In practically every big editorial feature, there are a few nuggets of information that don’t quite work themselves into the final piece. That doesn’t mean that info isn’t valuable or interesting. Instead of discarding these editorial tidbits left over from our “Tasting room tips” feature story, we’ve collected them here in a digestible list.
Food was a topic that would pop up in our interviews — mostly because tasting rooms don’t offer food outside of snacks like peanuts, chips or popcorn. In fact, according to Eddie Leon, owner of MIA Brewing, a soon–to-open craft brewery in Miami, Florida tasting rooms are not allowed to have a kitchen. And it makes sense because these are tasting rooms, not brewpubs.
John Najeway, owner of Thirsty Dog Brewing Co., based in Akron, Ohio., allows people to bring their own food into the Thirsty Dog tasting room. And to his surprise, they do it. “It’s amazing to see people come in on Thursday or Friday with pizza or deli sandwiches, picnic baskets on a Saturday. They’re ready to camp out for a few hours and enjoy the different beers,” he said.
Going green“We made sure and continue to make sure that folks know why we’re interested in the area, why we want to join the community and continue to stay in touch — whether it’s over a pint or having lunch … It’s not taking over a space, it’s integrating into that environment that’s doing so well.” — Ryan Arnold, communications manager for Sierra Nevada Sustainability is often a big bullet point for breweries, but Sierra Nevada found out that it was required for its planned tasting room in Berkley, Calif. Ryan Arnold, communications manager for Sierra Nevada, explained that Berkley has practically a zero waste policy. “Mercifully, it was already in line with some of the things we’ve practiced here in Chico,” he told us.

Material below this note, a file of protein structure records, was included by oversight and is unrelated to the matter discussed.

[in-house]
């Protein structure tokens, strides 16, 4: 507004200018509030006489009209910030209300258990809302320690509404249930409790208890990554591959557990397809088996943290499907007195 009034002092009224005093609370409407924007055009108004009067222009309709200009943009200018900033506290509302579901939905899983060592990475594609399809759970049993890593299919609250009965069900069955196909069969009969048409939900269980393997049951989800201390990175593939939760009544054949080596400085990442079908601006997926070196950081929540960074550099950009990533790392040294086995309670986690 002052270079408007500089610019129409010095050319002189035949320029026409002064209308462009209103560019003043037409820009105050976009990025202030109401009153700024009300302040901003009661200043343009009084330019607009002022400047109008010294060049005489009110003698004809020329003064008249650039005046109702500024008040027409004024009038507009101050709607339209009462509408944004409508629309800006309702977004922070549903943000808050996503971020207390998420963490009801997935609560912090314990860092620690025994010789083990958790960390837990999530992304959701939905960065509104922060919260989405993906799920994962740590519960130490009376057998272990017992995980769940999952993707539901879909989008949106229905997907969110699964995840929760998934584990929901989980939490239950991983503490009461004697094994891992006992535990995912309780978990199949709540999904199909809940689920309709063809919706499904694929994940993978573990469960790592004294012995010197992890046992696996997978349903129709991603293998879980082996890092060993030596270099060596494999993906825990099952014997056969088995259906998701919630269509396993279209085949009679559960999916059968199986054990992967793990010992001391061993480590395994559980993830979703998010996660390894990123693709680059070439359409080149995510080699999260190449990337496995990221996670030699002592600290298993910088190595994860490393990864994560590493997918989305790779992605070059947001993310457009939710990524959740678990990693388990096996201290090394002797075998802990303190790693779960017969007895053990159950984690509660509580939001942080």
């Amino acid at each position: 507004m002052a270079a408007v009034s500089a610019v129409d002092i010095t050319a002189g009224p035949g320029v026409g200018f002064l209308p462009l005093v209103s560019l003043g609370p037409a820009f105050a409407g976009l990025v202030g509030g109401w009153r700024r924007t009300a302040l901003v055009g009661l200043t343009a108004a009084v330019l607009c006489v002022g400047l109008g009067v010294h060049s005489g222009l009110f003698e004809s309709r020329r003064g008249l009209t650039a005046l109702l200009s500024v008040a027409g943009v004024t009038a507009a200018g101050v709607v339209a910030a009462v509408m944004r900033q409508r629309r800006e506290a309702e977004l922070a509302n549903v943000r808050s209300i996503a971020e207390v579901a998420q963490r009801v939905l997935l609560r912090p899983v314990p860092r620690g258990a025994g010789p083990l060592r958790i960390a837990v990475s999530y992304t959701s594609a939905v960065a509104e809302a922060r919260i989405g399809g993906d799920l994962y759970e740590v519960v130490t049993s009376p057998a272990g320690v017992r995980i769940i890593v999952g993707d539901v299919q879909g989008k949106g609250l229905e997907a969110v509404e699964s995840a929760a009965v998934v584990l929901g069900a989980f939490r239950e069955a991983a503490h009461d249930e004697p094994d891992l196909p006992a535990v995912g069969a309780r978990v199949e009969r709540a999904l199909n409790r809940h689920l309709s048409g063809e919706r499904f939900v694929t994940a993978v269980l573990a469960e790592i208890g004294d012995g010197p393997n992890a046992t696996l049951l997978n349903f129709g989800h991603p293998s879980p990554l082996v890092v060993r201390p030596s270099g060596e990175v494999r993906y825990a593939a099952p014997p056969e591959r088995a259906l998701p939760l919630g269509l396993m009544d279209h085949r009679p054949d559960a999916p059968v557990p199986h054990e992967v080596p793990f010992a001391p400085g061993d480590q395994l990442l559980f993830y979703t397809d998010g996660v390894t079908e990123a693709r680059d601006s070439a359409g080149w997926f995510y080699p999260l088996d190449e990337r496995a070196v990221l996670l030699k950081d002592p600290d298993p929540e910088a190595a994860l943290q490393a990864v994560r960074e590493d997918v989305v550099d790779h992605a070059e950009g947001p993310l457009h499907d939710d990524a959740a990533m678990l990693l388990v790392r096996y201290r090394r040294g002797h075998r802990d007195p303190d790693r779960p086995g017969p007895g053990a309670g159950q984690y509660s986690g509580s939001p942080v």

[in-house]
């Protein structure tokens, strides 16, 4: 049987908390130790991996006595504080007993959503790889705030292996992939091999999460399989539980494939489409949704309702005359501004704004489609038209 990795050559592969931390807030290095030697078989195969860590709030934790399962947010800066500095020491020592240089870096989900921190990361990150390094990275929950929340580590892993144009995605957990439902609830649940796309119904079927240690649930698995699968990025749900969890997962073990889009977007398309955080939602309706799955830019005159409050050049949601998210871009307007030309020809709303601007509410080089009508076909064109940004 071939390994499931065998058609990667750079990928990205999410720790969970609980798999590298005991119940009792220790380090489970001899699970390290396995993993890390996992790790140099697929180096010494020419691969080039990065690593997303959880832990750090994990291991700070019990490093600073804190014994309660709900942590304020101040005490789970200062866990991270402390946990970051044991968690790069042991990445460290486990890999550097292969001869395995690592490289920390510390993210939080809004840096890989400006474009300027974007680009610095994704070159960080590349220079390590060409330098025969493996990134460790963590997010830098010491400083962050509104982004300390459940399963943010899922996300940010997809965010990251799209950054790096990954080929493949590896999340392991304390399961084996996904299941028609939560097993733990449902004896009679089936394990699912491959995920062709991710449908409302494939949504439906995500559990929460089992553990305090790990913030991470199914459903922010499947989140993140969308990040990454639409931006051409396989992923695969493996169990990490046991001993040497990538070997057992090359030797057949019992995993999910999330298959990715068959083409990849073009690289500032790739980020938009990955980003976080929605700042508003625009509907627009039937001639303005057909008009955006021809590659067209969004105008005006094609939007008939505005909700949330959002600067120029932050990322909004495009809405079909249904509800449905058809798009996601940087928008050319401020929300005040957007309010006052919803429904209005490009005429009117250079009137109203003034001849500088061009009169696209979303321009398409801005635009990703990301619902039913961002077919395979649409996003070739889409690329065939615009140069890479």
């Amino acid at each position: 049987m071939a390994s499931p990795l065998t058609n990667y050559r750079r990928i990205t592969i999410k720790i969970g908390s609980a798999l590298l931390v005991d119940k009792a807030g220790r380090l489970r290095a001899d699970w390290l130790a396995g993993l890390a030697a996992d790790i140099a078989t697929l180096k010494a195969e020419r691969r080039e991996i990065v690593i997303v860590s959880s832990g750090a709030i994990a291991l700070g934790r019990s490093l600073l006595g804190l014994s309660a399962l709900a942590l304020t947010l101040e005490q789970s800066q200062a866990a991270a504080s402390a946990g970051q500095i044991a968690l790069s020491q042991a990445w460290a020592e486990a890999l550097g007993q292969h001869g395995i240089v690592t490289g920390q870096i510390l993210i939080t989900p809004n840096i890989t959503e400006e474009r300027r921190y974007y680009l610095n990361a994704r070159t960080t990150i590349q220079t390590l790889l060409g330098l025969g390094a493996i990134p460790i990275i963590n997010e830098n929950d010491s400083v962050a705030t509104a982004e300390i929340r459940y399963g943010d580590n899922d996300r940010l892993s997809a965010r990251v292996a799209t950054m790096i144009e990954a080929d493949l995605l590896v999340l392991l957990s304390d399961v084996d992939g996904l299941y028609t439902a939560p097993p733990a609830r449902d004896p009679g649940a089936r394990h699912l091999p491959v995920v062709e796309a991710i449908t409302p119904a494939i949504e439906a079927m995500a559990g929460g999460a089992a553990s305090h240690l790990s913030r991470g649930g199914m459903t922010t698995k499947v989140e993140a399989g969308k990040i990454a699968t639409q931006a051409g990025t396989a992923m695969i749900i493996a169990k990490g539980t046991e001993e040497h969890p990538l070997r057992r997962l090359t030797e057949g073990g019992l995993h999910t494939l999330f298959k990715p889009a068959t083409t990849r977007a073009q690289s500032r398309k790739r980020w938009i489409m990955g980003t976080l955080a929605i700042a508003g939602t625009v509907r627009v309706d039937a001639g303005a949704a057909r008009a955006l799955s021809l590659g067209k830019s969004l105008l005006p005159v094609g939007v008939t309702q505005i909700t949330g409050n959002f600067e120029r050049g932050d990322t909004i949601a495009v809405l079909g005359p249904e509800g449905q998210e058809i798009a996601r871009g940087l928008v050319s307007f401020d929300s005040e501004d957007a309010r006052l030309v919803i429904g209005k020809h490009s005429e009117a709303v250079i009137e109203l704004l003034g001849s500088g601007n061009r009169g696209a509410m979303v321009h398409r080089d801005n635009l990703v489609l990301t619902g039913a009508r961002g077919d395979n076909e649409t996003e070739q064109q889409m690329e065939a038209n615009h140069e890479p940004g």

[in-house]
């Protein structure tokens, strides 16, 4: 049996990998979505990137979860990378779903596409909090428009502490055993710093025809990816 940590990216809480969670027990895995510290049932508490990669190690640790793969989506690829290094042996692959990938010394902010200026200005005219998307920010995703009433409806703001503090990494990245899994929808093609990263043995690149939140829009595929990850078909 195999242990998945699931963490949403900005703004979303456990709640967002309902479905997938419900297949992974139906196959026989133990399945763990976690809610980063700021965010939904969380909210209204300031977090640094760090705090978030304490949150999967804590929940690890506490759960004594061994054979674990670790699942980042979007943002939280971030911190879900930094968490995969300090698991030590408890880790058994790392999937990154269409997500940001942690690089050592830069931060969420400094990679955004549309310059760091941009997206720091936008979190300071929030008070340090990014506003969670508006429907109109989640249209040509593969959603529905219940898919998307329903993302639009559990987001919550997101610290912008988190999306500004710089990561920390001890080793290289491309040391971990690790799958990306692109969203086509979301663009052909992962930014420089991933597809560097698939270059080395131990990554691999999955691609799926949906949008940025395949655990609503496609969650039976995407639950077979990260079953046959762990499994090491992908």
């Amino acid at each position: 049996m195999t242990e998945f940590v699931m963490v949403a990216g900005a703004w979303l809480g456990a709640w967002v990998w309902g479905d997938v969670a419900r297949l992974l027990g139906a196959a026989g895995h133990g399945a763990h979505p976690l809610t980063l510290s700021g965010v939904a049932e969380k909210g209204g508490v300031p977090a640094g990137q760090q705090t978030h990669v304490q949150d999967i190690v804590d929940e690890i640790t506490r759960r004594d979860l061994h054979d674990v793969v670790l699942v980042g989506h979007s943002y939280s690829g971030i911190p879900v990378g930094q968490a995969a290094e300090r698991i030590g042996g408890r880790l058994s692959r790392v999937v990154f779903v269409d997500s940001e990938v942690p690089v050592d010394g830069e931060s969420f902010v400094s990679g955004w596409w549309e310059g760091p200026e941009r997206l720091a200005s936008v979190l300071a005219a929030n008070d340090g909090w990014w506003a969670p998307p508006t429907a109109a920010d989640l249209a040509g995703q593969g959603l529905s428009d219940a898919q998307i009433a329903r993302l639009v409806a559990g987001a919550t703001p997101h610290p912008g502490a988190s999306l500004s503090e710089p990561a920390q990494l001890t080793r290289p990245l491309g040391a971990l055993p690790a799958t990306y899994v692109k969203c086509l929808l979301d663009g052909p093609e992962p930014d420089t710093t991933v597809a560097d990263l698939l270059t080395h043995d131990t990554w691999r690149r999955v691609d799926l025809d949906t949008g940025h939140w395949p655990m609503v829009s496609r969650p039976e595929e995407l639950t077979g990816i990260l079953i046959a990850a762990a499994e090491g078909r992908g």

Sierra Nevada practices the four Rs of sustainability — recycle, reuse, reduce and rot. Last year, the brewery diverted 99.8 percent of its solid waste from landfills. Sierra Nevada will extend that structure to its tasting room to meet the Berkley Requirement.
One of the biggest tasting room factors is what state law requires brewers to have (or not have, in Florida’s no kitchen policy) in order to run a tasting room. Brewers must check their local regulations before planning their tasting rooms. These requirements can be anything from adding a handicapped accessible bathroom (or bathrooms) to ensuring that your brewery is properly zoned. Leon explained that to open MIA Brewing’s tasting room, he had to make sure the brewery was in an industrial-zoned location.
As the feature pointed out, some brewers make the distinction between tasting room and bar. But one of the biggest distinctions is often the capacity of the tasting rooms. Among the brewers we spoke to, tasting room occupant capacities typically ranged from approximately 50 to 100 customers, excluding special events.
Leon was quick to mention though that building a big tasting room affords you the opportunity to sell more beer and increase your bottom line. “Obviously it gets more expensive the bigger you make the tasting room. It just needs to be as engaging and enjoyable a place as possible. You are going to be competing with other bars and restaurants. You have to make your place attractive,” he said.
Many breweries do not go out of their way to market their brands, whether by choice or budget restrictions. For tasting rooms, the buzz in the local community is often driven by word of mouth. Najeway also put an emphasis on leveraging local events, community newspapers and social media. Building social media buzz is a big focus of MIA Brewing’s marketing campaign.
Local communication is also a big focus of Sierra Nevada. “We made sure and continue to make sure that folks know why we’re interested in the area, why we want to join the community and continue to stay in touch — whether it’s over a pint or having lunch,” Arnold explained. “We’re trying to gauge how people feel about us coming into Berkley and ensuring that they know that we want to encourage the community overall. It’s not taking over a space, it’s integrating into that environment that’s doing so well.”